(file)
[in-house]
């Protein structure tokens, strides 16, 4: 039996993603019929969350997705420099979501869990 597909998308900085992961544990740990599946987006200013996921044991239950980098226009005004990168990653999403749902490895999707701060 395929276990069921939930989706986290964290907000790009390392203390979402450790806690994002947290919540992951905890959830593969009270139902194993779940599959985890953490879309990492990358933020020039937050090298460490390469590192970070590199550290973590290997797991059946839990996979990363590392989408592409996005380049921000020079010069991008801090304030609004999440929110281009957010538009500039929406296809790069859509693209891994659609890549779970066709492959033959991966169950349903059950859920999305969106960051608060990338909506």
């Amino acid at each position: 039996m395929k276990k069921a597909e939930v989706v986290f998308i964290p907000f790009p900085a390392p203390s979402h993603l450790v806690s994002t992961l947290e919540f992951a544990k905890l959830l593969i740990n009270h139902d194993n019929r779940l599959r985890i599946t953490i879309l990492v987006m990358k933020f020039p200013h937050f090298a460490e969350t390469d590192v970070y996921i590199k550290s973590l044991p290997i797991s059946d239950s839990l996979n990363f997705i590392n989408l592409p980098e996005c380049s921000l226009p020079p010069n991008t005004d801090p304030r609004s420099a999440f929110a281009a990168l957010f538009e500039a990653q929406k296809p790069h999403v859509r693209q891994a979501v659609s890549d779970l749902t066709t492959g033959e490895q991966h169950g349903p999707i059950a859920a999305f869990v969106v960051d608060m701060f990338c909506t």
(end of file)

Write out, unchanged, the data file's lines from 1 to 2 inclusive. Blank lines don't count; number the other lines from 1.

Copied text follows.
[in-house]
């Protein structure tokens, strides 16, 4: 039996993603019929969350997705420099979501869990 597909998308900085992961544990740990599946987006200013996921044991239950980098226009005004990168990653999403749902490895999707701060 395929276990069921939930989706986290964290907000790009390392203390979402450790806690994002947290919540992951905890959830593969009270139902194993779940599959985890953490879309990492990358933020020039937050090298460490390469590192970070590199550290973590290997797991059946839990996979990363590392989408592409996005380049921000020079010069991008801090304030609004999440929110281009957010538009500039929406296809790069859509693209891994659609890549779970066709492959033959991966169950349903059950859920999305969106960051608060990338909506």